Yang ZF, Ho DW, Ng MN, Lau CK, Yu WC, Ngai P, et al. Significance of CD90+ cancer stem cells in human liver cancer. Cancer Cell 2008;13:153–166. (Reprinted with permission.)
This study characterized cancer stem cells (CSCs) in hepatocellular carcinoma (HCC) cell lines, tumor specimens, and blood samples. The CD90+ cells, but not the CD90− cells, from HCC cell lines displayed tumorigenic capacity. All the tumor specimens and 91.6% of blood samples from liver cancer patients bore the CD45−CD90+ population, which could generate tumor nodules in immunodeficient mice. The CD90+CD44+ cells demonstrated a more aggressive phenotype than the CD90+CD44− counterpart and formed metastatic lesions in the lung of immunodeficient mice. CD44 blockade prevented the formation of local and metastatic tumor nodules by the CD90+ cells. Differential gene expression profiles were identified in the CD45−CD90+ and CD45−CD90− cells isolated from tissue and blood samples from liver cancer patients and controls.
The cancer stem cell (CSC) model of tumor development and progression is based on the theory, that tumors, like normal adult tissues, contain a subset of cells that both self-renew and give rise to a differentiated progeny (Fig. 1). However, these stem cells are rare and therefore hard to define and to characterize.1 The identification of markers that allow the prospective isolation of CSCs from whole tumor tissues will allow us to develop a better understanding of the important biological properties of CSCs.2 This may lead to the discovery of uniquely expressed molecules in CSCs that can be specifically targeted to improve current cancer therapy. Research on cancer stem cells in solid tumors has just begun, and the first CSCs were identified in breast cancer only a few years ago.3 In recent issues of Cancer Cell4 and HEPATOLOGY,5 Yang et al. describe the identification of cancer stem cells in hepatocellular carcinoma (HCC) cell lines, tumor specimens, and patient blood samples. The potential cancer stem cells are characterized by the expression of CD90 and CD44 (proteins mainly involved in cell-adhesion and migration).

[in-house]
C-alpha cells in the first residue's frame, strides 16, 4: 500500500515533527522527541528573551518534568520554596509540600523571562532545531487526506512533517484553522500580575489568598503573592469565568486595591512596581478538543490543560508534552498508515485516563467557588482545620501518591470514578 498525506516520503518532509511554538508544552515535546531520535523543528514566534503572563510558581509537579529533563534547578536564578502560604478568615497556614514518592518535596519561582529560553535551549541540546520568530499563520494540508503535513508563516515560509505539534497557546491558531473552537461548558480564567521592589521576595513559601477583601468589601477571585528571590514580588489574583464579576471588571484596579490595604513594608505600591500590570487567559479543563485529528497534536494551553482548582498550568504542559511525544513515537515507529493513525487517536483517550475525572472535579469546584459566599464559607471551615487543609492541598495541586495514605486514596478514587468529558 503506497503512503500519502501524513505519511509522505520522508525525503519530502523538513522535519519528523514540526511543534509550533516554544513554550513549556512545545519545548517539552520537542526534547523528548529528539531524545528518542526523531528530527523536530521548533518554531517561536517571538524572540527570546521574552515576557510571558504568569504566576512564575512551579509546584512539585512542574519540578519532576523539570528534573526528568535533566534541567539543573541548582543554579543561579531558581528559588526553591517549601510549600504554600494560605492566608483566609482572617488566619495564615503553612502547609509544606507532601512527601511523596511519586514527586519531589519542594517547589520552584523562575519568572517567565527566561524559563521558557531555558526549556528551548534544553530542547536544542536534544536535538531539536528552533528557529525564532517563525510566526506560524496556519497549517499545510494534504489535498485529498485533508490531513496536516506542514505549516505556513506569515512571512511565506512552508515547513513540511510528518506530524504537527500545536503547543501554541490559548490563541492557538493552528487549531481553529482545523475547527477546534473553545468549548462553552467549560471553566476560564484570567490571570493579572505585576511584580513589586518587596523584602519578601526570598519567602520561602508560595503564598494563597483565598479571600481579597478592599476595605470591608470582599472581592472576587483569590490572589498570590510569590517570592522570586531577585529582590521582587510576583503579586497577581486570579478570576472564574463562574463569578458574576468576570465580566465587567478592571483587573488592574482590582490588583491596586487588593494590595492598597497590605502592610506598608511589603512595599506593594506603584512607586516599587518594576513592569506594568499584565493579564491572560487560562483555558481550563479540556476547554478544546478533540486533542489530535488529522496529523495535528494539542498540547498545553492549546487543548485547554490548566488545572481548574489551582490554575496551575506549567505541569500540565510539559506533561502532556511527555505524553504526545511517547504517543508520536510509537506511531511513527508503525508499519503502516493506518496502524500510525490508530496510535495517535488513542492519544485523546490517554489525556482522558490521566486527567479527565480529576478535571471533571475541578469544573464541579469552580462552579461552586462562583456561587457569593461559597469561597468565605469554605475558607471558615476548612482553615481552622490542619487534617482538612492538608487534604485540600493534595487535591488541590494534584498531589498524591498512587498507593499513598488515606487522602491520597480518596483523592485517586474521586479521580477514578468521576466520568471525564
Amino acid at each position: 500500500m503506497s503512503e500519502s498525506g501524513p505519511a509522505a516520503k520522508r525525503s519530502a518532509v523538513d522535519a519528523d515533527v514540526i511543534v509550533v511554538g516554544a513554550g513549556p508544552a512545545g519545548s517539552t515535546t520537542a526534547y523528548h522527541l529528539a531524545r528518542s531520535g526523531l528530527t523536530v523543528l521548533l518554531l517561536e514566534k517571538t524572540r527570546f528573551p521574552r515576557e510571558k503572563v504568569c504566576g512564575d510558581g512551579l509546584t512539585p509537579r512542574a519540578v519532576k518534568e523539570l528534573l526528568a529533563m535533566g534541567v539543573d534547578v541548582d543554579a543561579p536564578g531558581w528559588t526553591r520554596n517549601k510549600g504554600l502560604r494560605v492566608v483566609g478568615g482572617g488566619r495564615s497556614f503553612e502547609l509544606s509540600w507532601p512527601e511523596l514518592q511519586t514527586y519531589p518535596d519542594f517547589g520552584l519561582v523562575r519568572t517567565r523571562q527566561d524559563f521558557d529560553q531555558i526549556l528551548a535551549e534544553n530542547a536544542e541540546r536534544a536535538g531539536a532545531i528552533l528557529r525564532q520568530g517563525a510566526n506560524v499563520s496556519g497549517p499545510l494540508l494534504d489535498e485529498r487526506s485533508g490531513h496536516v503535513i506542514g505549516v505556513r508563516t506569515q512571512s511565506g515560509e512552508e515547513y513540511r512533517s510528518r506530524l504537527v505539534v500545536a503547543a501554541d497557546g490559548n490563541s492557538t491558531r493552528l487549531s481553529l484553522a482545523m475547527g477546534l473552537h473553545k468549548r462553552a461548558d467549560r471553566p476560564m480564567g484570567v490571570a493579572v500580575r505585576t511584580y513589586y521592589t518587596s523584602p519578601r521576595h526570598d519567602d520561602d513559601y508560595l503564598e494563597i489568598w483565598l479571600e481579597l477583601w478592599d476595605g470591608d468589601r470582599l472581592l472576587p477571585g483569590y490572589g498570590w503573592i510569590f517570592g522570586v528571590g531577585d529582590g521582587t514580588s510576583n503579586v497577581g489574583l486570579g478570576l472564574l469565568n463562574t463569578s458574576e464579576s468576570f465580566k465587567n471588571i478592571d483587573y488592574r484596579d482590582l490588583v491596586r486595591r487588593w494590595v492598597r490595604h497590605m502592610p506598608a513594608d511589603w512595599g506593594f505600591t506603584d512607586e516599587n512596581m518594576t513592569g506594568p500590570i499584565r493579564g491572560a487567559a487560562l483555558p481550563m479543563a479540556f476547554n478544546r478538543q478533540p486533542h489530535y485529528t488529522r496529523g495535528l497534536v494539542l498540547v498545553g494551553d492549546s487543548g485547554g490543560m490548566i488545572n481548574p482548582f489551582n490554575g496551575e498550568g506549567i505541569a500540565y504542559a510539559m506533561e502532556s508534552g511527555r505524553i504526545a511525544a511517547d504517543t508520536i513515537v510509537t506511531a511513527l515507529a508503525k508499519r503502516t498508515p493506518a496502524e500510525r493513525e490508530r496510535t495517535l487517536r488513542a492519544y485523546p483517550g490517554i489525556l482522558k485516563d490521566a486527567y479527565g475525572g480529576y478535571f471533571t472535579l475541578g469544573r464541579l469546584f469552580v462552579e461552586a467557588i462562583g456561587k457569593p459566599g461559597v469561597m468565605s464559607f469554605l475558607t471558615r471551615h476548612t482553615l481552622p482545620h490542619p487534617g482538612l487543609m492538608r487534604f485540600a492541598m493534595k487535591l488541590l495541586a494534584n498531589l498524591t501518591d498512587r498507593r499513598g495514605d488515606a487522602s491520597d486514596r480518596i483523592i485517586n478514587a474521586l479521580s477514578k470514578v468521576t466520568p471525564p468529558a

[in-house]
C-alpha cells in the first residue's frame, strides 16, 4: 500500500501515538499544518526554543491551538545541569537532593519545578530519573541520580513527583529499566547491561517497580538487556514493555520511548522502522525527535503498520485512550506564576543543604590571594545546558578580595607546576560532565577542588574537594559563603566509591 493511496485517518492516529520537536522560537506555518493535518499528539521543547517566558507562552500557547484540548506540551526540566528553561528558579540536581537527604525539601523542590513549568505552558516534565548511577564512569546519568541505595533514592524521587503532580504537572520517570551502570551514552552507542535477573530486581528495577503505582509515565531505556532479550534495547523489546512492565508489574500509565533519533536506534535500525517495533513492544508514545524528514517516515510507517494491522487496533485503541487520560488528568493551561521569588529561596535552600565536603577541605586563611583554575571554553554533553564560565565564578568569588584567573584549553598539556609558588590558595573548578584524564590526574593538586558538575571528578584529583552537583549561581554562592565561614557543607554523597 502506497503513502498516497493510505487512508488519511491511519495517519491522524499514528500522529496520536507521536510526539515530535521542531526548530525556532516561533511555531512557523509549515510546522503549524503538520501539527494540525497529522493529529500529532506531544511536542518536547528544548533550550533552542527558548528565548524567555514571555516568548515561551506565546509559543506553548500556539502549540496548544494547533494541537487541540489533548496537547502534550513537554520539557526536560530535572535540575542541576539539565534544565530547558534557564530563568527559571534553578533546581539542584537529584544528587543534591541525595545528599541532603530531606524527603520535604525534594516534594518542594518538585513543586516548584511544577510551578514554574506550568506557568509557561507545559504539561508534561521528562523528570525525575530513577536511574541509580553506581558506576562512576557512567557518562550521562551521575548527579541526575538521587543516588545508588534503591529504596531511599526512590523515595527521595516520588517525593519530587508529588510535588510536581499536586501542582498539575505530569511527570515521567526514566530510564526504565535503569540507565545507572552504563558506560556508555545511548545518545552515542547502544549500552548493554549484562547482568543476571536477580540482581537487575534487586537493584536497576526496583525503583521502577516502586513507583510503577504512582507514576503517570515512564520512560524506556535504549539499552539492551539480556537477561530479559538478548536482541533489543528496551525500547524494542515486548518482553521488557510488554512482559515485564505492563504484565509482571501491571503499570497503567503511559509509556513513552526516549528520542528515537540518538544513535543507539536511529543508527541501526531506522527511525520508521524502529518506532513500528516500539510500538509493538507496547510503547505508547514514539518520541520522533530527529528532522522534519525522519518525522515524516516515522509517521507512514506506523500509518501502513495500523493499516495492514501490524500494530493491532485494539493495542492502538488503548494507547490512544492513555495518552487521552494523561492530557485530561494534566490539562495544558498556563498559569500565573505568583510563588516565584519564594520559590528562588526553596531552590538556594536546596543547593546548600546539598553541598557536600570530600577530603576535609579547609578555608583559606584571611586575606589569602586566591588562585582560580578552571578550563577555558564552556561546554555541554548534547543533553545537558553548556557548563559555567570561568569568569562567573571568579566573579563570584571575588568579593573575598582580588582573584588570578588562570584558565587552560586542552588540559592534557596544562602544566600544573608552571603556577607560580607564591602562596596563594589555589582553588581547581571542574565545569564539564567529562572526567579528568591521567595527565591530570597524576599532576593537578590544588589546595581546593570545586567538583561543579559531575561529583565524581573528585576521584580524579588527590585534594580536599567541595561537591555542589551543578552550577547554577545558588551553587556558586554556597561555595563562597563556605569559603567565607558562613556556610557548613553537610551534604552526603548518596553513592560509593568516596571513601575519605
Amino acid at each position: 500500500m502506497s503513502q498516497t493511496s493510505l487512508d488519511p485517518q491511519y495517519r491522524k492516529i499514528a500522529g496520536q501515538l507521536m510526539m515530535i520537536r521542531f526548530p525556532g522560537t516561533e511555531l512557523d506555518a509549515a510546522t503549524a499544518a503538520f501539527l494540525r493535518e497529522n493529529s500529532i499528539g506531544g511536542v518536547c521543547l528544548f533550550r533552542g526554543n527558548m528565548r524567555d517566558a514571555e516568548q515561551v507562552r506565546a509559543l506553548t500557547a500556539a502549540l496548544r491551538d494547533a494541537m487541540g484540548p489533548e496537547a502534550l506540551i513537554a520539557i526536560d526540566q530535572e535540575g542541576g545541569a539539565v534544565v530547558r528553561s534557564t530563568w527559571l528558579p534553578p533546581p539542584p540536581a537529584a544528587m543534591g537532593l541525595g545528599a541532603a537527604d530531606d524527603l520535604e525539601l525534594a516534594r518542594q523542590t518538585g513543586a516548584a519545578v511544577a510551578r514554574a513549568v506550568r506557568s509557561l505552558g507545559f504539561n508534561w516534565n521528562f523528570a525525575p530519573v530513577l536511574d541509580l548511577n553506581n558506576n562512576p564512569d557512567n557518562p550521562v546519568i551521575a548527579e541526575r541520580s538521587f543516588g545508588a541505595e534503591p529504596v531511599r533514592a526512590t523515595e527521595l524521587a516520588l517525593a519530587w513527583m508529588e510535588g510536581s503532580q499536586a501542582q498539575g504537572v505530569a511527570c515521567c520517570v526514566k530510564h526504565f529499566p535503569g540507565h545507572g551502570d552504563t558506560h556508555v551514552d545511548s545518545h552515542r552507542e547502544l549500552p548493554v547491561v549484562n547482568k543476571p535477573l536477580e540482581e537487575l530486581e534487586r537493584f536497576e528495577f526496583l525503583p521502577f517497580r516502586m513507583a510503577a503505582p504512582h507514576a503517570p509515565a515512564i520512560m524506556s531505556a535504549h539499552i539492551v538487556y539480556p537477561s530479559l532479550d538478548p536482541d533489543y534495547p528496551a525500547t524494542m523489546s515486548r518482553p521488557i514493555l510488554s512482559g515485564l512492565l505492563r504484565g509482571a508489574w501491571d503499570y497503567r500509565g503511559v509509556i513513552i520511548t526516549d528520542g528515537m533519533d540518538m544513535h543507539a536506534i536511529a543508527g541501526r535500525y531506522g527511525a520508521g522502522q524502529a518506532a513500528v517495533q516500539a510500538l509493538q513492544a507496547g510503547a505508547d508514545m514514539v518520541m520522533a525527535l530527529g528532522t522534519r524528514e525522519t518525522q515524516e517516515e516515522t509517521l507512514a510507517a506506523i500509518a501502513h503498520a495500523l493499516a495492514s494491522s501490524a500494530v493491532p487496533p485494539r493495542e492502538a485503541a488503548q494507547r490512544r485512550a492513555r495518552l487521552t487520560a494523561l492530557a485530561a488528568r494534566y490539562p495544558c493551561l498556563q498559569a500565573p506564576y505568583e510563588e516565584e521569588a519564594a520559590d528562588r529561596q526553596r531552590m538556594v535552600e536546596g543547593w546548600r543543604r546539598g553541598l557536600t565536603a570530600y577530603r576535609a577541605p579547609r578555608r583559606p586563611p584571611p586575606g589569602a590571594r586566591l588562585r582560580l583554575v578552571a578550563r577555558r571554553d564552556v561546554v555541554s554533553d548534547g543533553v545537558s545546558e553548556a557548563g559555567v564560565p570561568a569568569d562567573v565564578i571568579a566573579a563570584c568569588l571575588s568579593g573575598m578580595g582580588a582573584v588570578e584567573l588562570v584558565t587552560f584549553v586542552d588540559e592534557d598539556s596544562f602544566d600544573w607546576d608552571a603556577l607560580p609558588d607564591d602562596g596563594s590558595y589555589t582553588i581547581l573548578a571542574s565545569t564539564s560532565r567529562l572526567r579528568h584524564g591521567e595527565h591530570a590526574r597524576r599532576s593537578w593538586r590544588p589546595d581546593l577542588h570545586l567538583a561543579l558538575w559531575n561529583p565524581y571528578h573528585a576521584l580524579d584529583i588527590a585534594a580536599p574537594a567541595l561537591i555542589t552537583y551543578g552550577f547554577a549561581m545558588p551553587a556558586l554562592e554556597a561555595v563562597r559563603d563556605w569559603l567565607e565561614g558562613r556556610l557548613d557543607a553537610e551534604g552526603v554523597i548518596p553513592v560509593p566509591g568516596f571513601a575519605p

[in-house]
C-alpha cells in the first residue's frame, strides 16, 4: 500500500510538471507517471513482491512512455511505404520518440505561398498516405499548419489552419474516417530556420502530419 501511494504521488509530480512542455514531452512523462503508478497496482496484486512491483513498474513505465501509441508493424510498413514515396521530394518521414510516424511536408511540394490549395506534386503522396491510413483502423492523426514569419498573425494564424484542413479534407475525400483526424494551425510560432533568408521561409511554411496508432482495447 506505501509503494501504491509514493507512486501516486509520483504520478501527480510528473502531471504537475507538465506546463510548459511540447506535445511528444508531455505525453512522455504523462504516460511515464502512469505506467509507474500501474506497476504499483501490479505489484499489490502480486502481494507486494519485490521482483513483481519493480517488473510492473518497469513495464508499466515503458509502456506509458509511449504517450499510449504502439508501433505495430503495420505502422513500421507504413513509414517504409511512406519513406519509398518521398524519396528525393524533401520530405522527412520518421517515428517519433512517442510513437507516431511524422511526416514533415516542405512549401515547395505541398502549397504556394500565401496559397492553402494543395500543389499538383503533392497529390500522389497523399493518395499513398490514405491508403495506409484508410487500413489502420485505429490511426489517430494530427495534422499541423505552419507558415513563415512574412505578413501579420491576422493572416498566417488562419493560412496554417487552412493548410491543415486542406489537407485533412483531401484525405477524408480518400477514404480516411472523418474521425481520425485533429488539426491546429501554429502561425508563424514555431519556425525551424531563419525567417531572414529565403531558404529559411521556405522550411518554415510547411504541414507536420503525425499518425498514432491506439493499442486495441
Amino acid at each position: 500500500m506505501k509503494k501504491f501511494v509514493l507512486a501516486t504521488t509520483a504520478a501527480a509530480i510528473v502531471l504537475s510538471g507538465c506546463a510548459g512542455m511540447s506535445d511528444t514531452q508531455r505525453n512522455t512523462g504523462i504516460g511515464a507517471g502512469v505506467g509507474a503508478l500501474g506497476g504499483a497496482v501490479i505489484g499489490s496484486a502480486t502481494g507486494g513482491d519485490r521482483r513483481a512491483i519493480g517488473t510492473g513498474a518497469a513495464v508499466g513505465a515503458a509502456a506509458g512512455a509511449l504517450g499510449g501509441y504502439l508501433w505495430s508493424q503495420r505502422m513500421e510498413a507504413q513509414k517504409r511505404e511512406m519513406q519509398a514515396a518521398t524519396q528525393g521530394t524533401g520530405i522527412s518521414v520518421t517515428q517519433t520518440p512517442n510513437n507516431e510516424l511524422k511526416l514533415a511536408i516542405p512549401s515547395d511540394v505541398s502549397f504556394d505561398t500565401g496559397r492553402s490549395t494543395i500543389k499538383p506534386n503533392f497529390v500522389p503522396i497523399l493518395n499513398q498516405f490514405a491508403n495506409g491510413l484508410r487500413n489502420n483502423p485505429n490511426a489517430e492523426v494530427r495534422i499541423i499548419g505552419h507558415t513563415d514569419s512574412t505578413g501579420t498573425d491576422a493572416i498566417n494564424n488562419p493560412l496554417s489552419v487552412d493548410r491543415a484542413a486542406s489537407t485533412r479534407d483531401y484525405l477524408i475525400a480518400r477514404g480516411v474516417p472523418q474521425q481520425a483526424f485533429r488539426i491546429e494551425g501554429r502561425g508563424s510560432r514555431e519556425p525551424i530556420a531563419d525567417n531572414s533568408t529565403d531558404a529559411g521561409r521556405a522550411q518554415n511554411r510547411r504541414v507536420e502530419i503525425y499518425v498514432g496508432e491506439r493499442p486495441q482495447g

First, the authors used HCC cell lines to evaluate the tumorigenic capacity of CD90+ cells. Only cell fractions enriched in CD90+ cells were capable of transferring the disease to nude mice; in contrast, CD90− cells did not form any tumor nodules. Multimarker analysis revealed that the majority of CD90+ cells in the investigated HCC lines also expressed CD44. Serial transplantation experiments confirmed the importance of both stem cell markers for tumor growth, as only CD90+/CD44+ double-positive cells exhibited tumorigenic properties. Interestingly, inhibition of CD44 activity induced apoptosis of CD90+/CD44+ cells in vitro and inhibited local and metastatic tumor cell engraftment in vivo. Subsequently, the authors sought to validate their findings in HCC cell lines and isolated CSCs from solid human liver tumors and blood of patients with HCCs. A combination of CD90 and CD45 was used to exclude contamination with blood cells. Flow cytometry identified CD45−CD90+ cells in all tumor samples, but a few cells were also found in nontumorous tissues. CD45−CD90+ cells isolated from normal, cirrhotic and tumor liver tissue were then transplanted into severe combined immunodeficient (Scid)/beige mice to analyze their tumorigenic potential. Only CD45−CD90+ cells isolated from tumor specimens gave rise to tumor nodules in immunodeficient mice in contrast to cells from normal and cirrhotic tissue. Those findings are repetitively reported by the same group in a recently published article in Hepatology. Multimarker analysis revealed the coexpression of CD44 and other stem cell markers such as CD133 in a subset of CD45−CD90+ cells in tumor xenografts.
Although this is the first study to identify CSCs in human liver cancer, analysis of CD90 expression alone is not sufficient to define a CSC per se, because CD90+ cells were also isolated from normal, cirrhotic, and nontumor tissues, which are however not tumorigenic. The issue is even more complicated given the fact that all the investigated tumor samples contained in the SCID-mouse model tumorigenic CD90+ cells, but not all patients with HCC, develop metastasis or relapse after receiving a liver transplant.6 Therefore other markers need to be defined to discriminate a CD90+ cell from a malignant tumor stem cell. Gene expression analysis revealed high levels of CD44, Oct4, and Bmi in CD90+cells isolated from tumor tissues, genes that all have been implicated in tumorigenesis.7 However, it might not be enough to perform global gene expression analysis, although this seems be to a first logical step.8 CSCs might undergo additional genetic changes, leading to alterations in their phenotype or a different clonal evolution of certain stem cells with even different gene profiles. Even if research on CSCs does not lead to new therapeutics in the first way, the value of a better understanding of the biology of CSCs in the liver and other cancers will be enormous. At the minimum, a patient's prognosis could be better determined, as has already been shown in other tumors.3, 9